WORDNET> (wn:synset (wn:lemma 10063))
#<SYNSET auto.n.1 102958343 {100386BB33}>
Notice, that synset here is named auto. This is different from NLTK's 'car', and the reason for this is that it's unclear from the Wordnet DB, what is the "primary" lemma for a synset, so I just use the word which appears first in the DB. Probably, NLTK also uses it, but has a different ordering — compare the next output with the book's one:
WORDNET> (dolist (synset (wn:synsets "car"))
           (print (wn:words synset)))
("cable car" "car")
("auto" "automobile" "car" "machine" "motorcar")
("car" "railcar" "railroad car" "railway car")
("car" "elevator car")
("car" "gondola")
Also I've chosen a different naming scheme for senses — word~synset — as it better reflects the semantic meaning of this concept.

Wordnet relations

There're two types of Wordnet relations: semantic ones between synsets and lexical ones between senses. All of the relations or links can be found in *link-types* parameter. There are 28 of them in Wordnet 3.0.
To get at any relation there's a generic function related:
WORDNET> (defvar *motorcar* (wn:synset "car.n.1"))
WORDNET> (defvar *types-of-motorcar* (wn:related *motorcar* :hyponym))
WORDNET> (nth 0 *types-of-motorcar*)
#<SYNSET ambulance.n.1 102701002 {1011E35063}>
In our case "ambulance" is the first motorcar type.
WORDNET> (sort (mapcan #'wn:words *types-of-motorcar*) 'string<)
("ambulance" "beach waggon" "beach wagon" "bus" "cab" "compact" "compact car"
 "convertible" "coupe" "cruiser" "electric" "electric automobile"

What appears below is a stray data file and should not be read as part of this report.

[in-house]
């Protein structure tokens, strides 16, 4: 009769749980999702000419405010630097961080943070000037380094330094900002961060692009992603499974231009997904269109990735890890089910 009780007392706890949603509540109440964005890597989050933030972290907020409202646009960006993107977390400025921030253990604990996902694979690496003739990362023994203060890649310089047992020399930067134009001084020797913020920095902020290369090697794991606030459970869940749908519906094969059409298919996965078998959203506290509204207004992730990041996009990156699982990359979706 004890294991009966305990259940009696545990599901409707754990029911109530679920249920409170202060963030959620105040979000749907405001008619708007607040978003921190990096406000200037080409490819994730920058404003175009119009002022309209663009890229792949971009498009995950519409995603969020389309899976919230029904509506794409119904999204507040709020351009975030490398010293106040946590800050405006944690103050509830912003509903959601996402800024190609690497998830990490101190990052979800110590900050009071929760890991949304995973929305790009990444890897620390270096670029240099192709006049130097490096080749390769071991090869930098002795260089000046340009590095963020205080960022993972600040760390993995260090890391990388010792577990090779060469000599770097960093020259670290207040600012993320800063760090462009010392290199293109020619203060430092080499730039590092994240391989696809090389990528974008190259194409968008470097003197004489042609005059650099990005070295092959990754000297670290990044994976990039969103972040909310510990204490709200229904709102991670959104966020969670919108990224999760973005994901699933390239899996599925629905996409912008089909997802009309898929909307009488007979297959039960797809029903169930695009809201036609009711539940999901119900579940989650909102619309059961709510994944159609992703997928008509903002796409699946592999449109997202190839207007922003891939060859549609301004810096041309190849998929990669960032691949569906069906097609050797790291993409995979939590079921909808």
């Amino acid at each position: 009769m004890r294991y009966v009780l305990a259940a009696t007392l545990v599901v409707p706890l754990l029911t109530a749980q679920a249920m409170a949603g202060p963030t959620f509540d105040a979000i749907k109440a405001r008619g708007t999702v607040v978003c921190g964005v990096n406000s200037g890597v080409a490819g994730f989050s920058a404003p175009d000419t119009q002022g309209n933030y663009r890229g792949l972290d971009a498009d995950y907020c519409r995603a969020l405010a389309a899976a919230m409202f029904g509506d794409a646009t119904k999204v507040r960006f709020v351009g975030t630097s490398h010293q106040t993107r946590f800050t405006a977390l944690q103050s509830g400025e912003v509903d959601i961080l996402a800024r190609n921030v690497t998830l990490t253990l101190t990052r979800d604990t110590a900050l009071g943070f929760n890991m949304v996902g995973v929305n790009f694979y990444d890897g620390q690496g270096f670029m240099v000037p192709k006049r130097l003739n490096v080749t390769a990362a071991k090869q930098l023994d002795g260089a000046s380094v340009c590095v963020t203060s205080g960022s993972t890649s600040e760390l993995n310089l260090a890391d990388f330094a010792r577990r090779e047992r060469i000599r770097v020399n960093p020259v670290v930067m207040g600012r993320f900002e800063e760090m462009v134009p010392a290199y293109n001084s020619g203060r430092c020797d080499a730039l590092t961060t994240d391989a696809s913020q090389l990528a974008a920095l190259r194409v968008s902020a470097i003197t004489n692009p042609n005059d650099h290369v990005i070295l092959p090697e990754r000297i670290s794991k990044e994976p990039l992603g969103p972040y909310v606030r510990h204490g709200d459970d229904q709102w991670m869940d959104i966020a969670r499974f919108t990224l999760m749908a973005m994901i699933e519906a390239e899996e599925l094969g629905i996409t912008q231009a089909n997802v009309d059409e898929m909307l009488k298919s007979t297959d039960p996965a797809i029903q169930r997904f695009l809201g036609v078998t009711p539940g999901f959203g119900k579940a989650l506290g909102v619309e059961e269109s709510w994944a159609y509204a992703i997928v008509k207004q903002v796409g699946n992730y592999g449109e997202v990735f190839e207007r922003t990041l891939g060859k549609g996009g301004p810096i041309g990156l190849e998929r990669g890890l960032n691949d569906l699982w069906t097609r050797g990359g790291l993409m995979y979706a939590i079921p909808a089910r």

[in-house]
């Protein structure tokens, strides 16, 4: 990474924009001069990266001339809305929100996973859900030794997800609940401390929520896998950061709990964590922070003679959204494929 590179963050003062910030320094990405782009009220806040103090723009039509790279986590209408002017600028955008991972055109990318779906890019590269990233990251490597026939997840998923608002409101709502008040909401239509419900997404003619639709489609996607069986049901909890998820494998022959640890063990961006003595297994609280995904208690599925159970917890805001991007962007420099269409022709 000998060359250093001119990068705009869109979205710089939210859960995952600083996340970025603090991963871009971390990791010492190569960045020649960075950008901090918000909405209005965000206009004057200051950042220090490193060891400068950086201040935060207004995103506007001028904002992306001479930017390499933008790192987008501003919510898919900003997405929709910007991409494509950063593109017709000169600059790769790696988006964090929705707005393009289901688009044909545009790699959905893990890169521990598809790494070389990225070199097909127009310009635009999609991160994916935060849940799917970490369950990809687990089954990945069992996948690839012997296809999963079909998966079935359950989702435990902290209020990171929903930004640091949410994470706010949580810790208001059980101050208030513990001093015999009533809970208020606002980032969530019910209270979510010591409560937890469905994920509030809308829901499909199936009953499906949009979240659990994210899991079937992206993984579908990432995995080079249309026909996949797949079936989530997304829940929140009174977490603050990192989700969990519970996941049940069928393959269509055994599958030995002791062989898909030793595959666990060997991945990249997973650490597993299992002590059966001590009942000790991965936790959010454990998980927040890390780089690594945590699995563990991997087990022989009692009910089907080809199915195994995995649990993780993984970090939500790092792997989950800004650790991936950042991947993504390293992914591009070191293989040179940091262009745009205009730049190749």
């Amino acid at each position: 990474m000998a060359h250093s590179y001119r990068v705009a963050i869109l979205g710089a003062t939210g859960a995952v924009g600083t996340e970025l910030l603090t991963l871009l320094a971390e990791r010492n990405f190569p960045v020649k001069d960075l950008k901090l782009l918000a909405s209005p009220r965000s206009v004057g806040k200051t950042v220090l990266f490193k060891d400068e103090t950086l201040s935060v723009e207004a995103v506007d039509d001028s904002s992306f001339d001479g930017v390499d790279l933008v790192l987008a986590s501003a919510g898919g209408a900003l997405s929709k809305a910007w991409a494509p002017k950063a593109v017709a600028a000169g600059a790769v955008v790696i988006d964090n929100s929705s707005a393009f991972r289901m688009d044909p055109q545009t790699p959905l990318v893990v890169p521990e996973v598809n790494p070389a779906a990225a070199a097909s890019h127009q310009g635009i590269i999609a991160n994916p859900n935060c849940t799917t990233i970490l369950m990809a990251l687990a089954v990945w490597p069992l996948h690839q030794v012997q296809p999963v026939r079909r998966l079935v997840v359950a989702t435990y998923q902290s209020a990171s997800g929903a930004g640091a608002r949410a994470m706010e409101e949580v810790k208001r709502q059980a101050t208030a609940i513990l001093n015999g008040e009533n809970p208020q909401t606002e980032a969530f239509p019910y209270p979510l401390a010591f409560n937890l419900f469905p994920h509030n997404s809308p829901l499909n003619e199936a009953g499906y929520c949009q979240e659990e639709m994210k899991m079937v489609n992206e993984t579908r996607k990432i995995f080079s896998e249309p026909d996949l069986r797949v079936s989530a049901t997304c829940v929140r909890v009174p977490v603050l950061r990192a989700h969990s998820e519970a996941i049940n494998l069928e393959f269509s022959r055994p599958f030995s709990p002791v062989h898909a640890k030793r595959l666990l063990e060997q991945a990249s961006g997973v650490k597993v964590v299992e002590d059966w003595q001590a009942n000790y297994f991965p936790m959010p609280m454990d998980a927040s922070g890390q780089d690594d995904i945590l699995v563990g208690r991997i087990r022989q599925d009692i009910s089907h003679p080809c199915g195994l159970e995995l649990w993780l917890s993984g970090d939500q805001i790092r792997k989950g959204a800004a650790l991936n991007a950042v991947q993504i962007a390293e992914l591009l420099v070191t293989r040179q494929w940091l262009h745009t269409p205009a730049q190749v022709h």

"electric car" "estate car" "gas guzzler" "hack" "hardtop" "hatchback" "heap"
 "horseless carriage" "hot rod" "hot-rod" "jalopy" "jeep" "landrover" "limo"
 "limousine" "loaner" "minicar" "minivan" "model t" "pace car" "patrol car"
 "phaeton" "police car" "police cruiser" "prowl car" "race car" "racer"
 "racing car" "roadster" "runabout" "s.u.v." "saloon" "secondhand car" "sedan"
 "sport car" "sport utility" "sport utility vehicle" "sports car" "squad car"
 "stanley steamer" "station waggon" "station wagon" "stock car" "subcompact"
 "subcompact car" "suv" "taxi" "taxicab" "tourer" "touring car" "two-seater"
 "used-car" "waggon" "wagon")
Hypernyms are more general entities in synset hierarchy:
WORDNET> (wn:related *motorcar* :hypernym)
(#<SYNSET automotive vehicle.n.1 103791235 {10125702C3}>)
Let's trace them up to root entity:
WORDNET> (defvar *paths* (wn:hypernym-paths *motorcar*))
WORDNET> (length *paths*)
WORDNET> (mapcar #'synset-name (nth 0 *paths*))
("entity.n.1" "physical entity.n.1" "object.n.1" "unit.n.6" "artefact.n.1"
 "instrumentality.n.3" "conveyance.n.3" "vehicle.n.1" "wheeled vehicle.n.1"
 "self-propelled vehicle.n.1" "automotive vehicle.n.1" "auto.n.1")
WORDNET> (mapcar #'synset-name (nth 1 *paths*))
("entity.n.1" "physical entity.n.1" "object.n.1" "unit.n.6" "artefact.n.1"
 "instrumentality.n.3" "container.n.1" "wheeled vehicle.n.1"
 "self-propelled vehicle.n.1" "automotive vehicle.n.1" "auto.n.1")
And here are just the root hypernyms:
WORDNET> (remove-duplicates (mapcar #'car *paths*))
(#<SYNSET entity.n.1 100001740 {101D016453}>)
Now, if we look at part-meronym, substance-meronym and member-holonym relations and try to get them with related, we'll get an empty set.
WORDNET> (wn:related (wn:synset "tree.n.1") :substance-meronym)